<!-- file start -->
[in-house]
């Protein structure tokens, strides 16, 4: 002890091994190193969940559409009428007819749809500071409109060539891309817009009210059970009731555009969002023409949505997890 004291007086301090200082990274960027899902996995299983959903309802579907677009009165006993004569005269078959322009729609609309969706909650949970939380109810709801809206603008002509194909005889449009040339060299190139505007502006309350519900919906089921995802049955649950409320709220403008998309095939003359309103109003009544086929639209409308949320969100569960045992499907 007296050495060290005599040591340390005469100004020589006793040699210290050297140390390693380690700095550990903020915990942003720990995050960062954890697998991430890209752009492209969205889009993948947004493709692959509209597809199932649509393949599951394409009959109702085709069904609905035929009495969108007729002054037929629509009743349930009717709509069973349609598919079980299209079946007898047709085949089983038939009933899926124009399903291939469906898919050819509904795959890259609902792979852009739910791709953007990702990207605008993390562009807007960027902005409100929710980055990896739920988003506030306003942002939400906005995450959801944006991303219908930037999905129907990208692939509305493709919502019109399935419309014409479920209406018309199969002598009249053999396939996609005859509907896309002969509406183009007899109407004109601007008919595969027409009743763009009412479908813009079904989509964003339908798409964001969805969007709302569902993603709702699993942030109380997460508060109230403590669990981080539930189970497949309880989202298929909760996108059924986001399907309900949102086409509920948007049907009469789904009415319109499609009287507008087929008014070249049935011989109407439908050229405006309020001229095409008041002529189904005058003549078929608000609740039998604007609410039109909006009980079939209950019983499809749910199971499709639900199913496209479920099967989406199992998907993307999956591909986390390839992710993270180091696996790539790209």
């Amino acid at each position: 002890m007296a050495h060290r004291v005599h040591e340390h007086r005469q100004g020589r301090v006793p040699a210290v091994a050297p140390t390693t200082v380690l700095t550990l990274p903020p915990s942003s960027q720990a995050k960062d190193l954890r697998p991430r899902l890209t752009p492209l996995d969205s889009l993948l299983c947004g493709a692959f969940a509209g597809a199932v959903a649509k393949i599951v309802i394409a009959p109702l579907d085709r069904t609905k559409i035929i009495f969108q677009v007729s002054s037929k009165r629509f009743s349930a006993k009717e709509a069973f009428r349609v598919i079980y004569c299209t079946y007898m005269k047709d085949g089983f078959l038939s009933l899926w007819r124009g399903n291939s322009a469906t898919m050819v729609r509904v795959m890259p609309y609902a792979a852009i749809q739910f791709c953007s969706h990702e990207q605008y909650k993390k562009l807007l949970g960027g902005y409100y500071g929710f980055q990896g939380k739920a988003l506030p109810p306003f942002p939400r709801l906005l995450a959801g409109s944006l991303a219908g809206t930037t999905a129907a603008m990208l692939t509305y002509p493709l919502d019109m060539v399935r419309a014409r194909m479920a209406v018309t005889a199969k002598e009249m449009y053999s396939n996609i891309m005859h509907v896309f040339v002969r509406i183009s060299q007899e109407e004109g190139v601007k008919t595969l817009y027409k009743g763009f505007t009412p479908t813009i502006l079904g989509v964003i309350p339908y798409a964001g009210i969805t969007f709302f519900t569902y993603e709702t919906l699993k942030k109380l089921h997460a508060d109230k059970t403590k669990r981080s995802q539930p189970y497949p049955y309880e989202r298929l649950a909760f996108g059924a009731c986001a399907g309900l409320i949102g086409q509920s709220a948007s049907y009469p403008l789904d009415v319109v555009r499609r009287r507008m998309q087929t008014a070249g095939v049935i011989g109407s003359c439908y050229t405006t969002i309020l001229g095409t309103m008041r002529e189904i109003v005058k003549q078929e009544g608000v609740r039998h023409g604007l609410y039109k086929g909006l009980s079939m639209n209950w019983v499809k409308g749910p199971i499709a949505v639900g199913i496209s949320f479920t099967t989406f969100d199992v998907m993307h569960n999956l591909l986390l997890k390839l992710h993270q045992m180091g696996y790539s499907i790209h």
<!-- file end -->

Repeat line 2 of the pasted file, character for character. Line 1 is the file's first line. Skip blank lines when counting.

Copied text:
């Protein structure tokens, strides 16, 4: 002890091994190193969940559409009428007819749809500071409109060539891309817009009210059970009731555009969002023409949505997890 004291007086301090200082990274960027899902996995299983959903309802579907677009009165006993004569005269078959322009729609609309969706909650949970939380109810709801809206603008002509194909005889449009040339060299190139505007502006309350519900919906089921995802049955649950409320709220403008998309095939003359309103109003009544086929639209409308949320969100569960045992499907 007296050495060290005599040591340390005469100004020589006793040699210290050297140390390693380690700095550990903020915990942003720990995050960062954890697998991430890209752009492209969205889009993948947004493709692959509209597809199932649509393949599951394409009959109702085709069904609905035929009495969108007729002054037929629509009743349930009717709509069973349609598919079980299209079946007898047709085949089983038939009933899926124009399903291939469906898919050819509904795959890259609902792979852009739910791709953007990702990207605008993390562009807007960027902005409100929710980055990896739920988003506030306003942002939400906005995450959801944006991303219908930037999905129907990208692939509305493709919502019109399935419309014409479920209406018309199969002598009249053999396939996609005859509907896309002969509406183009007899109407004109601007008919595969027409009743763009009412479908813009079904989509964003339908798409964001969805969007709302569902993603709702699993942030109380997460508060109230403590669990981080539930189970497949309880989202298929909760996108059924986001399907309900949102086409509920948007049907009469789904009415319109499609009287507008087929008014070249049935011989109407439908050229405006309020001229095409008041002529189904005058003549078929608000609740039998604007609410039109909006009980079939209950019983499809749910199971499709639900199913496209479920099967989406199992998907993307999956591909986390390839992710993270180091696996790539790209």